Food review - The Red Pump, Bashall Eaves
PUBLISHED: 00:00 20 November 2015 | UPDATED: 19:31 22 November 2015
Michael A. Sewell
This country inn has become a hot ticket for diners who love exceptional steaks cooked to perfection. Martin Pilkington reports
You can drive to the Red Pump Inn at Bashall Eaves the easy way via Waddington or the hard way down Lancashire’s twistiest little lanes. The Good Doctor and I foolishly chose the latter, and arrived last-minute stressed for our booking. Ninety minutes later we left relaxed and decidedly replete.
If we should be eating less red meat, as medics (currently) suggest, then the stuff served here is the sort we should indulge in as a treat. The Red Pump sources its beef from The Ginger Pig, farmers and butchers who raise the best beef breeds the natural way. The animals feed on grass and hay and live the bovine good life to mature properly, after which the meat is hung for around 40 days to develop deeply delicious flavour. Somewhat belatedly, I should warn vegetarians to look away now. However, they are certainly well catered for with some classic dishes on offer. For purposes of this review, though, the carnivore is king.
To offset her meaty main The GD chose a veggie starter of twice-baked cheese and red onion soufflé, its richness cut with a sharp salad centred on pickled beetroot. I went with the meaty flow and opted for the wood pigeon and black pudding, which came with a rocket and tomato salad. Both were cooked perfectly, both accompanying salads were well chosen. The portions were generous and I suppose we could have left some, but we didn’t.
Intrigued by the name as much as anything, my wife ordered the picanha rump, a cut popular in Brazil and Argentina it seems, which came in two pieces and looked like a half-way point between rump and sirloin. She asked for it cooked rare to blue. I had the signature dish of prime rib, served rare with chimichurri sauce (garlic, oregano, parsley, oil and lemon I think), 400g of beef on the bone that looked like a (not too) small roast.
Many English restaurants cook steaks one or more rungs up the doneness ladder from what is ordered; chef Thomas Drinkall got ours bang on. The beef really is superb, tender, full of that whiff-of-the-butcher’s-shop flavour that the best of its kind has. Crisped fat at the edge of my steak was the highlight of a sensational piece of meat. A small salad that looked rather lost beside the grilled meat came with it, and we both chose thick chips rather than mash. In for a penny....
The Red Pump’s dining room (under half-full on our midweek visit, something that as word spreads across Lancashire is likely to change) is very cosy English Inn, with an eclectic selection of wooden tables, comfy old settles and chairs, its walls hung with prints of cockerels. It’s a place to enjoy a meal at leisure, and the waiting staff were good enough to allow us that luxury – happily only one ‘Is everything OK with your meal?’ (we’ve all been to eateries where being asked about it every five minutes prevents conversation and ruins the evening)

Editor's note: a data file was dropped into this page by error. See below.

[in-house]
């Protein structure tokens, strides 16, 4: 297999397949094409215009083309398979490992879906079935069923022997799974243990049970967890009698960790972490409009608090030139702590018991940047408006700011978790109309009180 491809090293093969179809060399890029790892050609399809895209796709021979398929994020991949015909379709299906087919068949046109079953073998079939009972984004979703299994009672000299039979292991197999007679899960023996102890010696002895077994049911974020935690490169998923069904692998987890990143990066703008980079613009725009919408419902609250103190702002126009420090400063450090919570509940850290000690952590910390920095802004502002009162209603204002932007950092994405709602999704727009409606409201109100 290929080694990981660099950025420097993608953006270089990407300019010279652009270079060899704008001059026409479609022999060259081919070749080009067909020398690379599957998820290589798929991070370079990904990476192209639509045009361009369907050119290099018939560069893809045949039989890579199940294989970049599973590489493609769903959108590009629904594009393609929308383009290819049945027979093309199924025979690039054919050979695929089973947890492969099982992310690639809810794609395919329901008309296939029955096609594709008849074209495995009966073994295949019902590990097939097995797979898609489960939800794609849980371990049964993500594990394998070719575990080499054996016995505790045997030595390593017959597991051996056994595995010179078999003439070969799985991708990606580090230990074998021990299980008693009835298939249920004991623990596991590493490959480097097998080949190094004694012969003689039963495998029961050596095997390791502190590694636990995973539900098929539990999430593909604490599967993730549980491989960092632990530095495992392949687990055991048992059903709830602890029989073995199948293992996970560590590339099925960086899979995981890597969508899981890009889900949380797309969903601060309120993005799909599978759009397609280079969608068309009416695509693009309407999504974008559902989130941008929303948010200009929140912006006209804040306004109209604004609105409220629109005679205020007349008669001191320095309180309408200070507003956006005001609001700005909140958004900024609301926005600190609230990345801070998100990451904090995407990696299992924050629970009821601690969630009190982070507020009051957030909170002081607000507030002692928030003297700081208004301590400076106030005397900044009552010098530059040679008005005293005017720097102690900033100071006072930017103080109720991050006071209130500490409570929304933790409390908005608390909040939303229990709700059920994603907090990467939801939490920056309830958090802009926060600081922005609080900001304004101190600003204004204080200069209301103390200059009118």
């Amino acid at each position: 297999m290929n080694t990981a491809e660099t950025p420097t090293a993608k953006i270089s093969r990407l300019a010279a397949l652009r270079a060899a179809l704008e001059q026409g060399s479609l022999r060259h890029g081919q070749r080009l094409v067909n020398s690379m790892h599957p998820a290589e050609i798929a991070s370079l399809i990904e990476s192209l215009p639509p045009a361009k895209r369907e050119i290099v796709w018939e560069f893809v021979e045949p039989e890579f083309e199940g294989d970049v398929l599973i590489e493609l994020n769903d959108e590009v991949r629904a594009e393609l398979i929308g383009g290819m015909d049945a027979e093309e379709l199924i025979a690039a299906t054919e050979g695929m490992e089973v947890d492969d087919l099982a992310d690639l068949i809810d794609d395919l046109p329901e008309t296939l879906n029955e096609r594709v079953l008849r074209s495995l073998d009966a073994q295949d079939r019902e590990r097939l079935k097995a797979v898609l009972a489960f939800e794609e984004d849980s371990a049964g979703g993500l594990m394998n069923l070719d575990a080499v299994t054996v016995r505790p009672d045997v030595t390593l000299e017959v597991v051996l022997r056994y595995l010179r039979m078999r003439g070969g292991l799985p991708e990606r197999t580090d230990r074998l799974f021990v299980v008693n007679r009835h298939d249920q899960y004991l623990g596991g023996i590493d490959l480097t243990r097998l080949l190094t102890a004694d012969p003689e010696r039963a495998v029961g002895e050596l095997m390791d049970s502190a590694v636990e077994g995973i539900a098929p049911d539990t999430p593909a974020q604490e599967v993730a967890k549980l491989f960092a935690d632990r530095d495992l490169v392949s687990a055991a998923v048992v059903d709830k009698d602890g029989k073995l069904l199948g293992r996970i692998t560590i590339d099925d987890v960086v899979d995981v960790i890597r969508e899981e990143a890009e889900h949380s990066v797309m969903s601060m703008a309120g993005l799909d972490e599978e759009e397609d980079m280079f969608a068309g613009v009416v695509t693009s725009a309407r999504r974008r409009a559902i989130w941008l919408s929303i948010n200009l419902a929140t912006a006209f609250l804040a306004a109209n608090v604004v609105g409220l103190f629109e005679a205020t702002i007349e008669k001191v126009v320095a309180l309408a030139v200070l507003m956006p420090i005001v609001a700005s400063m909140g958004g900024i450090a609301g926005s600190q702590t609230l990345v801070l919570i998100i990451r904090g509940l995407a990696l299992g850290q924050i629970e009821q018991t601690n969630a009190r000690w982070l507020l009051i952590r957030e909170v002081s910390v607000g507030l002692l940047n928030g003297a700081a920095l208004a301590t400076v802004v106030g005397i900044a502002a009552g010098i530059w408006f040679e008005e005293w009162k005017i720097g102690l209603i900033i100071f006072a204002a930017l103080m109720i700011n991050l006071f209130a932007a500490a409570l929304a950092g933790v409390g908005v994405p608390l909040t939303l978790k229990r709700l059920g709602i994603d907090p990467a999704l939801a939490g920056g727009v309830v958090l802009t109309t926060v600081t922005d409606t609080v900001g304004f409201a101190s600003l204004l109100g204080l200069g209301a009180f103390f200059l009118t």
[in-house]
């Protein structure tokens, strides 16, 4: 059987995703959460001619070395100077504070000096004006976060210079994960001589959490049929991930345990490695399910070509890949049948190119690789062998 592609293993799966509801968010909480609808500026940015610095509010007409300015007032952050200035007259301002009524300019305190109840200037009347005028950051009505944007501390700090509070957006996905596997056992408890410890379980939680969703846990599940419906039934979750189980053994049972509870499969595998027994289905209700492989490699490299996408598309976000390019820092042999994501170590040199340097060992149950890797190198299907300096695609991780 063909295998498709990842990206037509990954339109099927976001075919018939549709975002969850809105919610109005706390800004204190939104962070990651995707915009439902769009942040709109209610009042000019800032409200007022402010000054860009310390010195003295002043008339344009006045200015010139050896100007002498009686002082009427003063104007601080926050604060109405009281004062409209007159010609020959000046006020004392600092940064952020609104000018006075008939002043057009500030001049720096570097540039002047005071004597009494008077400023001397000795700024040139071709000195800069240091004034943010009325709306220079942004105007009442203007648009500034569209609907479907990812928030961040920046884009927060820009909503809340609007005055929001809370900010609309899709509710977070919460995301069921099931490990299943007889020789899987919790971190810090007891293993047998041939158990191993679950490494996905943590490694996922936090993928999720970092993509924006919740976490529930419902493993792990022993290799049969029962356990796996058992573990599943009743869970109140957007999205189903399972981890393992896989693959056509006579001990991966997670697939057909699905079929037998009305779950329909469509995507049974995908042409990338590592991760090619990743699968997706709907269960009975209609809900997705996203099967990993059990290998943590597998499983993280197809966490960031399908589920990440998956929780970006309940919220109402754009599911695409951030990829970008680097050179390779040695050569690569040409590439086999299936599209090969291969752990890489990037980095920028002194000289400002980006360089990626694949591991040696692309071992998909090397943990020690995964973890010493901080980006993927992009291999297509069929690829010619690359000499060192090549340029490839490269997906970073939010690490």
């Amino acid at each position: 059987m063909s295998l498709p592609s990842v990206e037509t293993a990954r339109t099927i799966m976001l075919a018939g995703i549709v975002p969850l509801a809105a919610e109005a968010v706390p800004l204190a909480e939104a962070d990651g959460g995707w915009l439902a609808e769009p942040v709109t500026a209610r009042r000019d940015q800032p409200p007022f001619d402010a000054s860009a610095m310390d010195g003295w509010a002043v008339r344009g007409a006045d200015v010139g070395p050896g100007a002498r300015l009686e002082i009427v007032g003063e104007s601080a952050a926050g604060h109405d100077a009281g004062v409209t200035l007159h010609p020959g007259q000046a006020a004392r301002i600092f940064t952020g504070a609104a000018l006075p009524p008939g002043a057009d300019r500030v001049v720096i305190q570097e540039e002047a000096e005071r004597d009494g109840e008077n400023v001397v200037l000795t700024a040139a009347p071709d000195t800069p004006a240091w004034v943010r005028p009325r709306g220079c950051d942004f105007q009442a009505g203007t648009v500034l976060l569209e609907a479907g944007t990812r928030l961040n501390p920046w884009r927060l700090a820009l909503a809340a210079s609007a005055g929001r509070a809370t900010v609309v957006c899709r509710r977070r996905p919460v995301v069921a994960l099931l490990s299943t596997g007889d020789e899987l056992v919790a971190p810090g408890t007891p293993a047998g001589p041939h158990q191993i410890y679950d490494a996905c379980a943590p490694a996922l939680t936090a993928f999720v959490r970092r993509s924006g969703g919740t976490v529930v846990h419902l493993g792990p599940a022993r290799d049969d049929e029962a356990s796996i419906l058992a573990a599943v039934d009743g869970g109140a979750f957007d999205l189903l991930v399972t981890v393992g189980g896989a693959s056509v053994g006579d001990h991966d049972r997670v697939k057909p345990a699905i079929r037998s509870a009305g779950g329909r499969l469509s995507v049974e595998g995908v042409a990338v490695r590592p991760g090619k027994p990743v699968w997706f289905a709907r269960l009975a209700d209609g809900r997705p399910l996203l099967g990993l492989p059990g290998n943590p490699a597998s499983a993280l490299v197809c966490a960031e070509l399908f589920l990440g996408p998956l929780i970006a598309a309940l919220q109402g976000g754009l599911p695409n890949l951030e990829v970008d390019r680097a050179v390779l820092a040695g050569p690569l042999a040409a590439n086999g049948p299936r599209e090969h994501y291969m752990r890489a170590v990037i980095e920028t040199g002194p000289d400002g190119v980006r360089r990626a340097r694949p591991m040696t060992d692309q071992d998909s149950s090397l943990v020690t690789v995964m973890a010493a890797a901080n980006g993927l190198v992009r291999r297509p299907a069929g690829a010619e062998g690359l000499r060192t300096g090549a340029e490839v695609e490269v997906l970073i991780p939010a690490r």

Having had a few minutes to digest our protein-fest we ordered puds that had the menu been thrust beneath our noses as the plates were cleared would have seemed beyond us. The Good Doctor predictably went for the lemon brulée, which proved very lemony and with a topping that snapped beneath the spoon. Having enjoyed a rich starter, big steak and richer pudding she had the gall to suggest my choice of sticky toffee pudding on top of the Flintstones-rib could qualify legally as a suicide note. But what a way to go. And anyway, with a delicate little physalis on top and very light sponge it almost qualifies as health food.
Sticky toffee pudding is part of a quiet Lancastrian underpinning to the menu (its ancestral home of Cartmel being in the County Palatine), along with most of the cheese board, Goosnargh duck, perhaps the black pudding and certainly much of the beer list, though I drank the house Cabernet Sauvignon.
The Red Pump offers unpretentious food using top quality ingredients (especially the beef!), expertly cooked and discretely served in pleasant surroundings within a particularly beautiful part of the county. It deserves to thrive. Did I mention the steaks were really good?
Our three courses, plus coffees, bottled water and my two glasses of wine, came to £105 including gratuity.
After dining at The Red Pump you can stay the night. There are eight boutique bedrooms complete with French antique beds, fluffy slippers, comfortable mattresses and powerful wet room showers. It is recommended in Alistair Sawday’s Secret Places and the Good Pub Guide.
The Red Pump, Clitheroe Road, Bashall Eaves, near Clitheroe, Lancashire, BB7 3DA. 1254 826 227. www.theredpumpinn.co.uk